Impact of Covid-19 on breaches of commercial tenancies

As with residential tenancies, the arrival of Covid-19 has resulted in emergency legislation coming into force as regards commercial tenancies to try, in particular, to provide temporary protection for commercial tenants who find themselves unable to pay their rent at this time and risk losing their tenancies. 

The relevant legislation is set out in section 82 of the Coronavirus Act 2020 (the “Act”), which came into force on 25th March, and Practice Direction 51Z of the Civil Procedure Rules (the “CPR”). 

No right to forfeit or peaceably re-enter for non-payment of rent  

Section 82 of the Act affords temporary protection to commercial tenants who are at risk of having their business tenancies forfeited for non payment of rent. It does this by preventing landlords from exercising a right of re-entry or forfeiture between 26 March and 30 June 2020 (the “Relevant Period”) - although ministers have the power to extend this period. Rent is defined as any sum a tenant is liable to pay under a relevant business tenancy, so extends to interest and service charges. 

This means that if a tenant does not pay their rent, service charge or any other sum due under their tenancy during the Relevant Period, their landlord cannot seek to forfeit their lease either by peaceable re-entry or starting forfeiture proceedings. 

Crucially, this temporary restriction on landlords being able to forfeit tenancies for non-payment of rent does not mean tenants don’t have to pay their rent. Rent continues to fall due and landlords can continue to make demands for rent without risking waiving their right to forfeit as long as they do not expressly waive their right to do so in writing. The legislation states that no conduct by a landlord during the Relevant Period other than giving an express waiver in writing will be regarded as waiving a right of re-entry or forfeiture for non-payment of rent (section 82(2)). So a tenant’s failure to pay their rent is still a breach of their obligations under the lease and if they fail to pay their rent during the Relevant Period and rent is outstanding as at 30th June they could face forfeiture action as soon as the temporary ban is lifted. 

Stay of possession and enforcement proceedings 

Practice Direction 51Z of the CPR has brought in a 90-day stay (ending on 25 June 2020) on all existing possession proceedings and all existing enforcement proceedings.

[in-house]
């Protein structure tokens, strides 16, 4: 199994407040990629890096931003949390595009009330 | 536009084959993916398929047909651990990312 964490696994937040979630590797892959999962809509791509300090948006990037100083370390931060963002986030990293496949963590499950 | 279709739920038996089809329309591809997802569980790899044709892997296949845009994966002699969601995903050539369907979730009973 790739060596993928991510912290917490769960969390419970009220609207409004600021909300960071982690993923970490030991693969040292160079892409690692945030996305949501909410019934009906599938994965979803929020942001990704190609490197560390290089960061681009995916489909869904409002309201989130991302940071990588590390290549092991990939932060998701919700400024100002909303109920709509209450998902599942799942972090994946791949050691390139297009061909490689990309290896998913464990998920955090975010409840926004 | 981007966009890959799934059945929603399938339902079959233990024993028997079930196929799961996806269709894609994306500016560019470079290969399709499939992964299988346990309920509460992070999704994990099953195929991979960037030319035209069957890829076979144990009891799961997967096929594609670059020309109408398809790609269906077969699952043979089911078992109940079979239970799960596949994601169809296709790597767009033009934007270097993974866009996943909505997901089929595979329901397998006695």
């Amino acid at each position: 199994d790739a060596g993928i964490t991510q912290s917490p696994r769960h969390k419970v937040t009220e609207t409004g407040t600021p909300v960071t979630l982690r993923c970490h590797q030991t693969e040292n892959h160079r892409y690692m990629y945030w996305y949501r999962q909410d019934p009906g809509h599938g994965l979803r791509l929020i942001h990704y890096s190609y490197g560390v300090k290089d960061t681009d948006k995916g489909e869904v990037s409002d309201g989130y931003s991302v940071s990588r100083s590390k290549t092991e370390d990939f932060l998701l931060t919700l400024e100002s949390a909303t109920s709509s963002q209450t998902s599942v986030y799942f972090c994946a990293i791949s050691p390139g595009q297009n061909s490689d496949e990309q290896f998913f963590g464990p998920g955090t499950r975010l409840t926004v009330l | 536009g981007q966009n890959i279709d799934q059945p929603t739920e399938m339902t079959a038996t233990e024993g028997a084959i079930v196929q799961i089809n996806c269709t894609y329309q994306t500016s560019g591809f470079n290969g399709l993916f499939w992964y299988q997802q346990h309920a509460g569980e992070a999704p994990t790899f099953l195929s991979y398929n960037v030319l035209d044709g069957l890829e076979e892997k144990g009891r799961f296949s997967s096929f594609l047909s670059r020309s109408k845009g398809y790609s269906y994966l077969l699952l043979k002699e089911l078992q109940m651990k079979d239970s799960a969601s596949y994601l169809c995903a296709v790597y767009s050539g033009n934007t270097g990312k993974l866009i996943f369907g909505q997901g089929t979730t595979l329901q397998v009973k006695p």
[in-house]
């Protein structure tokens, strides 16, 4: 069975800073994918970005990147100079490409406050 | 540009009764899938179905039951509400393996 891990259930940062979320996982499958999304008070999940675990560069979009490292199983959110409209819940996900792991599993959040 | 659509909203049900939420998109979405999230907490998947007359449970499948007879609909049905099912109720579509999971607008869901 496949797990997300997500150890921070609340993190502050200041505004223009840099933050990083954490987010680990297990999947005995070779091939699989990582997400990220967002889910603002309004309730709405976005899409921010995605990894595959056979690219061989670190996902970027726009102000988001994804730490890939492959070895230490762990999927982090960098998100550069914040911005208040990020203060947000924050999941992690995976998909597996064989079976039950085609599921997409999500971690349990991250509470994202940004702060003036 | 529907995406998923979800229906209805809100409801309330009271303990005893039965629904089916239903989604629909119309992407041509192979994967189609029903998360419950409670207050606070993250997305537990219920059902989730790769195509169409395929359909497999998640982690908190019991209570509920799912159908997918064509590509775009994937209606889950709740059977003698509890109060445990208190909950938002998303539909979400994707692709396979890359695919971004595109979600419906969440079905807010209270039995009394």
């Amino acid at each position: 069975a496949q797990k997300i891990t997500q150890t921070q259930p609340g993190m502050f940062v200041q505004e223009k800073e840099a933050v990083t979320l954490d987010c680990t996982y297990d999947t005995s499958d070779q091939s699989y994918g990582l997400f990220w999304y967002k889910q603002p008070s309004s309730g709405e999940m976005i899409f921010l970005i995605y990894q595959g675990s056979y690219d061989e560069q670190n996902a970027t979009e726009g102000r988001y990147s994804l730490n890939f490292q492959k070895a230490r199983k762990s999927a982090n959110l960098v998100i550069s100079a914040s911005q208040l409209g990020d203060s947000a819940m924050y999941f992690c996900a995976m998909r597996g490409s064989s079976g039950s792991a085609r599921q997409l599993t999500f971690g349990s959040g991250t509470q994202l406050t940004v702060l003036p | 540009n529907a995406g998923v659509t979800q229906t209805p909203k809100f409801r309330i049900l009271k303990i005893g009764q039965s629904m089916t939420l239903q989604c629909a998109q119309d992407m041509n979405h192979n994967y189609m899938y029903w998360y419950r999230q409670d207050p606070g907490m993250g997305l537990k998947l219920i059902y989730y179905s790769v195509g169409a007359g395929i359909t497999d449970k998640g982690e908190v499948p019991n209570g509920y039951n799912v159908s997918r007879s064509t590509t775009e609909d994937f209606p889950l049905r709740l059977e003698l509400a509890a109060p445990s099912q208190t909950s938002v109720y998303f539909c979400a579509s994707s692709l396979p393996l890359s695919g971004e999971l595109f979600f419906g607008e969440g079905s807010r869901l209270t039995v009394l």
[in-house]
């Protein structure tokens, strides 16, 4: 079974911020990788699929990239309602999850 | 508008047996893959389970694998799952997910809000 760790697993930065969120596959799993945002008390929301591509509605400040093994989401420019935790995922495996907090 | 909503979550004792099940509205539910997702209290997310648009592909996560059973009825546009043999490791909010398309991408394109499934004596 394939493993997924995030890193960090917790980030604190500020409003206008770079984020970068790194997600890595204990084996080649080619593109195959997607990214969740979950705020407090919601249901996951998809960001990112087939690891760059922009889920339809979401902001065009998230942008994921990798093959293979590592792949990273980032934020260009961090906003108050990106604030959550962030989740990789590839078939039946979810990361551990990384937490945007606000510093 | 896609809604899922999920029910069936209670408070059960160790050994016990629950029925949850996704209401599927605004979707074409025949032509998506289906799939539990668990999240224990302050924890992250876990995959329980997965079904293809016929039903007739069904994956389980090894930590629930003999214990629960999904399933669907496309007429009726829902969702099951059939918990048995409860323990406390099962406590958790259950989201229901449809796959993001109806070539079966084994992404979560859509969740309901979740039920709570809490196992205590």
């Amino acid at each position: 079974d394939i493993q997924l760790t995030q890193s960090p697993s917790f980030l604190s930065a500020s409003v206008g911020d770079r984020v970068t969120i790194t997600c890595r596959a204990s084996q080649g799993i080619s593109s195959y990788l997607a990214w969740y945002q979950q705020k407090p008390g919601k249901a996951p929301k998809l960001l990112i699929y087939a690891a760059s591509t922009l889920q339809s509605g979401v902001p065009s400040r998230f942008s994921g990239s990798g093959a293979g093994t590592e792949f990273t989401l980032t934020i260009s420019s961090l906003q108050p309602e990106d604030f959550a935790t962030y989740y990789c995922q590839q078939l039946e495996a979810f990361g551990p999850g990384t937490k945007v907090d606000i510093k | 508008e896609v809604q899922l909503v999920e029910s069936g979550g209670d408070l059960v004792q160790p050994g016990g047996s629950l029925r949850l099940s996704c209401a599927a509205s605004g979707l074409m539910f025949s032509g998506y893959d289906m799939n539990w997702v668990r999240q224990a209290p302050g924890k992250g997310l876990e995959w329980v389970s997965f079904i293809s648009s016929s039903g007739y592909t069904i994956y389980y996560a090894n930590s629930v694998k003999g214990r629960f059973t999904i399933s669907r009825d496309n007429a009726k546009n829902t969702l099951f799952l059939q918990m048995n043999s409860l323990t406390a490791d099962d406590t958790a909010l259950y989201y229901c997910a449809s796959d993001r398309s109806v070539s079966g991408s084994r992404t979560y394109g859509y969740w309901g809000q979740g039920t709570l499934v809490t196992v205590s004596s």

The drafting of the Practice Direction is very broad and catches all commercial tenancy possession proceedings, not just those that are based on non-payment of rent. If landlords have possession proceedings currently in the court system, or possession orders which they are waiting to enforce, neither will progress any further until the stay is lifted. All landlords can do at the moment is issue possession proceedings which, we understand, will be immediately stayed.

Options for landlords 

The temporary protection afforded to tenants under section 82 only applies to failure to not pay rent so any other tenant breaches are still capable of being dealt with by forfeiture or peaceable re-entry, although as regards the latter given the current restrictions on movement it seems unlikely that landlords would be able to peaceably re-enter at this time. And as regards issuing proceedings, at present all landlords can do is issue and wait until after the stay is lifted for the matter to progress. 

Alternative remedies still remain open to landlords as regards recovering unpaid rent, such as starting winding up proceedings. But, given the current policy climate with the government urging landlords to be flexible and talk to tenants about their inability to pay rent at this time while such steps are still open to landlords, it is likely that they might be frowned upon and the better route, undoubtedly, is to keep lines of communication open with tenants (and vice versa) and try and find solutions that are workable for both parties. 

*See update on landlords' options in article dated 27.04.20.*

For further information on any of these issues please contact Sam Taylor. 


The contents of this article are intended for general information purposes only and shall not be deemed to be, or constitute legal advice. We cannot accept responsibility for any loss as a result of acts or omissions taken in respect of this article.